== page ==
So you think it's criminal to hear bands such as New Found Glory and Incubus labeled as "alternative?" Well, sad to say, but it is. Take hope, friends. Both Morrissey and The Cure have returned in 2004 and enter now a promising outfit with as much a legitimate stake to calling themselves alternative as, say, Blur or Catherine Wheel, a highly unconventional yet convexly intelligent band calling themselves Subterranean Masquerade. With more than a mere debt to Pink Floyd guiding their two-track, seventeen minute-plus EP, Temporary Psychotic State, Subterranean Masquerade is a culmination of instrumentation and chilling lyrical content that is a seriously entertaining voyage nonetheless.
The title track with a subtitle of "(A recollection of where it all began)," begins with a gleeful opening narration that tricks the listener into thinking he's about to embark on a familiar trip with Mr. Bungle, yet almost instantaneously, nods of Pink Floyd and The Cure join the Mike Patton-flavored spirit with a swarming gangbang of acoustic, bass, violin and a seventies-minded guitar lead. The beat drives the track, treading cautiously into gloom yet immediately rescues itself amidst such powerful lyrics as, "I wish my fingers to bleed from a touch of grace," and, "Passionate to paint my dreams in daylight, beyond the fields of grief, a path." The flotilla of instrumentation really conveys the journey the narrator is taking us on, a plea for hope as insanity and despair threatens to, and ultimately engulfs, him. Witness the progression as the vocals shift from monotone to death metal growl as the track sucker-punches the listener with hard delivery, while the story succumbs to its fall from grace with the cryptic, "Immortal, I'll become one with the dust...Forgive me as I'm losing." The brilliance of this epic is punctuated by the dénouement stanza, "Do you know how it feels to be awakened as water covers my eyes?"
Observation Through Metamorphosis picks up the narration from the previous track and rockets with a sensory overload of instrumentation in early Pink Floyd tradition, as the violin temporarily flirts with the melody of My Favorite Things until the pace is abruptly halted and sent on a different spiral. The yowling vocals past the two minute mark take on an irrefutable Floyd Dark Side ambience while the instruments resume their homage to early Floyd. They become trippy and somewhat ambivalent, yet they work, just as they did on the title track. Subterranean Masquerade's talent for switching gears and taking the listener to the edge is undeniable. The sweeping transitions from serene and aquatic to aggressive is nearly flawless, as the hammering double bass of the drums leads the track into a brief coupling with heavy metal, as the guitars threaten to blitz with the outraged vocals. Meanwhile, the narration spookily tells us, "Mirrors upon mirrors of my soul trapped in a maze, but it's useless to express the pain...Room 63 is silent tonight...Behind the door, you can barely hear...Footsteps to another dream...From here..." and a mantra of, "Will you hear?" shakes the track asunder as a melancholy violin takes the rest of the instruments by the hand into a satisfying fadeout, accentuated by a maudlin but oddly soothing Mellotron.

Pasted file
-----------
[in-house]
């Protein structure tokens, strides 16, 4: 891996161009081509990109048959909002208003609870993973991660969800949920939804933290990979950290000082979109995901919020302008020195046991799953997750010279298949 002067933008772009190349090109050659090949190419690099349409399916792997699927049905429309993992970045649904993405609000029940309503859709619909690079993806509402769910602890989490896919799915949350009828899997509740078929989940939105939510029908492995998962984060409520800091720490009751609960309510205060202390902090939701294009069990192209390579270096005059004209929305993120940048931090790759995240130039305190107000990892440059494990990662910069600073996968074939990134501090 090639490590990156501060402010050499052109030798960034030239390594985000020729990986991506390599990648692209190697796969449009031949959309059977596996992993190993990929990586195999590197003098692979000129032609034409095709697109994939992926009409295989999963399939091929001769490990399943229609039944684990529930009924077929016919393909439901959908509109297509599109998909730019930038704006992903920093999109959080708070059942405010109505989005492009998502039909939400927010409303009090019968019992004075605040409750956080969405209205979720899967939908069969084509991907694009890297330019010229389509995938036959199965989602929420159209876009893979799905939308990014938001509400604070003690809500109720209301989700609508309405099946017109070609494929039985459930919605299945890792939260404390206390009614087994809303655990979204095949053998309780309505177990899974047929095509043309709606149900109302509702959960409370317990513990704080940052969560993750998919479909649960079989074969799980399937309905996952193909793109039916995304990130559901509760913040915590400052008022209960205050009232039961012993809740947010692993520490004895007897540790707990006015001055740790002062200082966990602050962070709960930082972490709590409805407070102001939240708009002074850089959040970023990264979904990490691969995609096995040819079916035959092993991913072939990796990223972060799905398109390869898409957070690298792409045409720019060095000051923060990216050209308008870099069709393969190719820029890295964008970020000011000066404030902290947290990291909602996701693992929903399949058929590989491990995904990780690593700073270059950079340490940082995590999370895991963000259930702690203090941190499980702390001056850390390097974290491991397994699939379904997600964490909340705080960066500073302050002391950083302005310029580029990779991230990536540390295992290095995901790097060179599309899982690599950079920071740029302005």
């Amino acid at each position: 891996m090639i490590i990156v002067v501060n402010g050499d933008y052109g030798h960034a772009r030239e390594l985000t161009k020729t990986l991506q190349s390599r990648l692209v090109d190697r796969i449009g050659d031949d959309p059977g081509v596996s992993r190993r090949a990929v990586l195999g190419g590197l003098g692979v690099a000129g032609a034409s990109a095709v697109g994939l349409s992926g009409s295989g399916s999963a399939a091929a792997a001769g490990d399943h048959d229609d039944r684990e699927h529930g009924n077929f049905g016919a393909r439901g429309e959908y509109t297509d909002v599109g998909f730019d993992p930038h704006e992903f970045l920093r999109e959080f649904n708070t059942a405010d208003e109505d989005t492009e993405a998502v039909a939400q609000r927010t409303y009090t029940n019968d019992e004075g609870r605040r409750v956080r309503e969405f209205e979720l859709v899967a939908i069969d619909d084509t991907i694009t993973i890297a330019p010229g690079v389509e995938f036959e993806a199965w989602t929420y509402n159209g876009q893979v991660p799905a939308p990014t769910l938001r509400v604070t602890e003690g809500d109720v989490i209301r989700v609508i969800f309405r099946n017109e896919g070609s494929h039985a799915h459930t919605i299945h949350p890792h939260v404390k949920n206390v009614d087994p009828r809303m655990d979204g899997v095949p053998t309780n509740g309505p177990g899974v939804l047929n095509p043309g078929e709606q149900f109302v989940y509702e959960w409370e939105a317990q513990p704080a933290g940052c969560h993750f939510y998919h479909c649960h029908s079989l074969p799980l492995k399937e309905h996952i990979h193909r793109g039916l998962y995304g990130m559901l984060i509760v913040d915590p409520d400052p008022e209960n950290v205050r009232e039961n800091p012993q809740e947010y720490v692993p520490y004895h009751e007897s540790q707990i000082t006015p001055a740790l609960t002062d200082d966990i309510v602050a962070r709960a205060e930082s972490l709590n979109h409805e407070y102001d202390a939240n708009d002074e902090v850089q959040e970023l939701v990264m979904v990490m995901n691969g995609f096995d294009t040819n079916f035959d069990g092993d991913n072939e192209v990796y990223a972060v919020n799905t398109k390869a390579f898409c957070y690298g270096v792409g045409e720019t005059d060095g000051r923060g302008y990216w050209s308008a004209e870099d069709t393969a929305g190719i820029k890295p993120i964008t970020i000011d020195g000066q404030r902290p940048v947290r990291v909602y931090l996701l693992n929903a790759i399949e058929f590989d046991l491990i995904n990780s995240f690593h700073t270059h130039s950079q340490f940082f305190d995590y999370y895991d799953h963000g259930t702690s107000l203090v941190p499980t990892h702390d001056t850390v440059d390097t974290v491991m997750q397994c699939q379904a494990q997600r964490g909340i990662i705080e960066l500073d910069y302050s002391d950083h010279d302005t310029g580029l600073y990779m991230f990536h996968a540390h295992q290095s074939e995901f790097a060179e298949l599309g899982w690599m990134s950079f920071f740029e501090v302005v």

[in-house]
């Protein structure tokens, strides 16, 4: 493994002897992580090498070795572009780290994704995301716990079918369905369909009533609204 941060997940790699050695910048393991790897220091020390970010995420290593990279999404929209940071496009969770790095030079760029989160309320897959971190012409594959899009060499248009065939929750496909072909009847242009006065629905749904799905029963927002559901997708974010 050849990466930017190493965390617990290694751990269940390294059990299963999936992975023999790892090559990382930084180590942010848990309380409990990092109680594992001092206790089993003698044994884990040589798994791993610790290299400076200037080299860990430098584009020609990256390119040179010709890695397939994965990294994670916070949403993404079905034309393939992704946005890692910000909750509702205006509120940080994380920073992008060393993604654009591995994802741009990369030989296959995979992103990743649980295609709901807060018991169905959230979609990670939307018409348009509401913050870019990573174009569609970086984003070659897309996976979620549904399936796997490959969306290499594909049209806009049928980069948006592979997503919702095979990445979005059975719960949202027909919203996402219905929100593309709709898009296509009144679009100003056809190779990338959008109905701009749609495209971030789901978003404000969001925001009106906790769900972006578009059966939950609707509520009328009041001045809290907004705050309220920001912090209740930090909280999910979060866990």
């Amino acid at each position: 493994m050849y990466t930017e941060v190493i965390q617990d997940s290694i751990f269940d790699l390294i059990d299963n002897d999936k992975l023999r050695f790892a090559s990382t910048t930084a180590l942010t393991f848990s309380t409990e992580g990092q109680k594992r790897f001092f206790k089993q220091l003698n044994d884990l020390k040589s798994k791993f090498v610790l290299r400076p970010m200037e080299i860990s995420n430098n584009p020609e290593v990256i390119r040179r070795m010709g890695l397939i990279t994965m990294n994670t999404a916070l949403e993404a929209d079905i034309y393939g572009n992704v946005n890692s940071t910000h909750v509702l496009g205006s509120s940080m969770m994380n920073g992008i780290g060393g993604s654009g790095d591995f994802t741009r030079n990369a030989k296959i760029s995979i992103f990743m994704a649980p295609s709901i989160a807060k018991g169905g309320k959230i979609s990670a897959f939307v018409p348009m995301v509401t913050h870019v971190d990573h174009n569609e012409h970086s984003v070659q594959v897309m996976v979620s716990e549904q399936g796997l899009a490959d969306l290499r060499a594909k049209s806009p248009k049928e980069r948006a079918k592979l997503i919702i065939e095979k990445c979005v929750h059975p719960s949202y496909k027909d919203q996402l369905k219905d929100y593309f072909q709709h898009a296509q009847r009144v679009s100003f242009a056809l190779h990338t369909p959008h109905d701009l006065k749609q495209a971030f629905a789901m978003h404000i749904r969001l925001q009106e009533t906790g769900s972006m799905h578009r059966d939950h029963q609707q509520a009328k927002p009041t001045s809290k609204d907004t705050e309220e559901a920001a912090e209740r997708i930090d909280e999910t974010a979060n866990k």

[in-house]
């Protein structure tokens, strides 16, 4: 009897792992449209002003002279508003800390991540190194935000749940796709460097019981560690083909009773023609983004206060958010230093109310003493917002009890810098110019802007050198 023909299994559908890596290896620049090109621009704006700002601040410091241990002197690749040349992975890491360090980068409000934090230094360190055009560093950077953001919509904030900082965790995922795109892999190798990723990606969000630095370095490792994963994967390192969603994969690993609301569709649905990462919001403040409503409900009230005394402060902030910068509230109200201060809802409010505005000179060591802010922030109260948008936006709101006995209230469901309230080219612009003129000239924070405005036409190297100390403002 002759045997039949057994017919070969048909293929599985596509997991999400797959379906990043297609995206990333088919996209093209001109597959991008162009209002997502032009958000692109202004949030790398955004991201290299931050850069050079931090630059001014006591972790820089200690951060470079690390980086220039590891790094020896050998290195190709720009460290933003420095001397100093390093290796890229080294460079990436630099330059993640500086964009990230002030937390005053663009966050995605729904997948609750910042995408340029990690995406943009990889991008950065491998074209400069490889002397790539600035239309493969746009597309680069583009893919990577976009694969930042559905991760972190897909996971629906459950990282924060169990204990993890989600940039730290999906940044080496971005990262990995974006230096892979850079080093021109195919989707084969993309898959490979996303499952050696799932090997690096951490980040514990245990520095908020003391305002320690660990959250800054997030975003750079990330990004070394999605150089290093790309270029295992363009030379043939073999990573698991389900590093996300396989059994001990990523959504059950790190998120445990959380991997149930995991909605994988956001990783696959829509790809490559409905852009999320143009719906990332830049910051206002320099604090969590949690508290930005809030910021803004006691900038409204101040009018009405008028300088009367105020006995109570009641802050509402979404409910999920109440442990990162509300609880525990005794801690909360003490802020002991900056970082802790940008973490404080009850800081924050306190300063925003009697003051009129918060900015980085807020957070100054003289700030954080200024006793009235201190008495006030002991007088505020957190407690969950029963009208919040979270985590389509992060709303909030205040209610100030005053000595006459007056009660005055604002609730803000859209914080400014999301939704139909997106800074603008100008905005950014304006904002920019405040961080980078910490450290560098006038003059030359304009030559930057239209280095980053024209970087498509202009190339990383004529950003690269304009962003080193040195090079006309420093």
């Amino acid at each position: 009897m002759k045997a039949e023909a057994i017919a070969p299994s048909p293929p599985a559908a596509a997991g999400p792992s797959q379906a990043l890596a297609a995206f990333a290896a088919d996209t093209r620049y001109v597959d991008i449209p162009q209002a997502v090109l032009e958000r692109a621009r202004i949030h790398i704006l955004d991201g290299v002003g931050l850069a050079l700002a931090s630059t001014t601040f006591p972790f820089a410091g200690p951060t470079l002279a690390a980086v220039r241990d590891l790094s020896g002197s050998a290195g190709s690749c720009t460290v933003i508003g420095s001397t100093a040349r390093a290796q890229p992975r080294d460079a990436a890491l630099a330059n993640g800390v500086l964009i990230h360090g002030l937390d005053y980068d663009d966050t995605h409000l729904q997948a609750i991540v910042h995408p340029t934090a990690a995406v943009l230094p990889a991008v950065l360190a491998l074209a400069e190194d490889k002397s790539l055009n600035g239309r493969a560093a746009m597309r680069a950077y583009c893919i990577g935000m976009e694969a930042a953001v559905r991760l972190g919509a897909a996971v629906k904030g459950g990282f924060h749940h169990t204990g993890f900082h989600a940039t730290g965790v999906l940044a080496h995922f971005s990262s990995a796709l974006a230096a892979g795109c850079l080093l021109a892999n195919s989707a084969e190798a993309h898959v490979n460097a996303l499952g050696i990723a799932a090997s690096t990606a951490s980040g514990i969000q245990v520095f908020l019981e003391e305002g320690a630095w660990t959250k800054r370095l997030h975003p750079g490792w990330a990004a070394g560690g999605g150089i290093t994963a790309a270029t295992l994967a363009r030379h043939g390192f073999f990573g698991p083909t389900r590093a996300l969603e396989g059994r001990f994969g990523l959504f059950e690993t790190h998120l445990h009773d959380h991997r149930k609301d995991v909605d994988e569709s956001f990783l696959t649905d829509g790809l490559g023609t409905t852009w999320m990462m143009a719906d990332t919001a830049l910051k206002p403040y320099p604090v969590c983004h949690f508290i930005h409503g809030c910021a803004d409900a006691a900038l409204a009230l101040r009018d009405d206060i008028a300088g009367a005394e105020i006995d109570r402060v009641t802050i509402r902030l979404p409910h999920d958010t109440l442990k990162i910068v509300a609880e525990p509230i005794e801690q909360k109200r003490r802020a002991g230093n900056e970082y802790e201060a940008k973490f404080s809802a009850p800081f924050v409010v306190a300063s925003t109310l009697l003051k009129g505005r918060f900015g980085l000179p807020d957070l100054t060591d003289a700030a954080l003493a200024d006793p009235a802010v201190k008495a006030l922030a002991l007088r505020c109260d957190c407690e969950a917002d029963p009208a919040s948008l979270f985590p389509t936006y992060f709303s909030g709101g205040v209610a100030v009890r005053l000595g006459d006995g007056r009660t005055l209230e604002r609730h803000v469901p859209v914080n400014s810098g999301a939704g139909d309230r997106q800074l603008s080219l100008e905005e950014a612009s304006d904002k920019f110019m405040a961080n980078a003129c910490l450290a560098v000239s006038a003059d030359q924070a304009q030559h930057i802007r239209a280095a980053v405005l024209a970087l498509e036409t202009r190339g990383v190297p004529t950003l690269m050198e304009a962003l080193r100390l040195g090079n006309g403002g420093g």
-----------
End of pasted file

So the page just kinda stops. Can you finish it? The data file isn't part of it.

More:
Dedicated to "the woodpecker in your head," Subterranean Masquerade intermittently declares itself a musical outlaw. In this respect, it deserves to be considered alternative, not the sellout drippiness of a once-great punk unit, AFI. Alternative is a state of mind, as it was often claimed in the original movement. Doesn't mean it has to have peacock hairstyles, black pajamas and slippery mascara. It just means it has to defy the status quo of mainstream music in such a vibrant and often morose demeanor. Subterranean Masquerade succeeds on both levels. Dare we say, since music critics feel the impulsive need to categorize, that Subterranean Masquerade should be called prog-alt? Perhaps. Perhaps not. In either case, this group is alternative the way it was meant to be.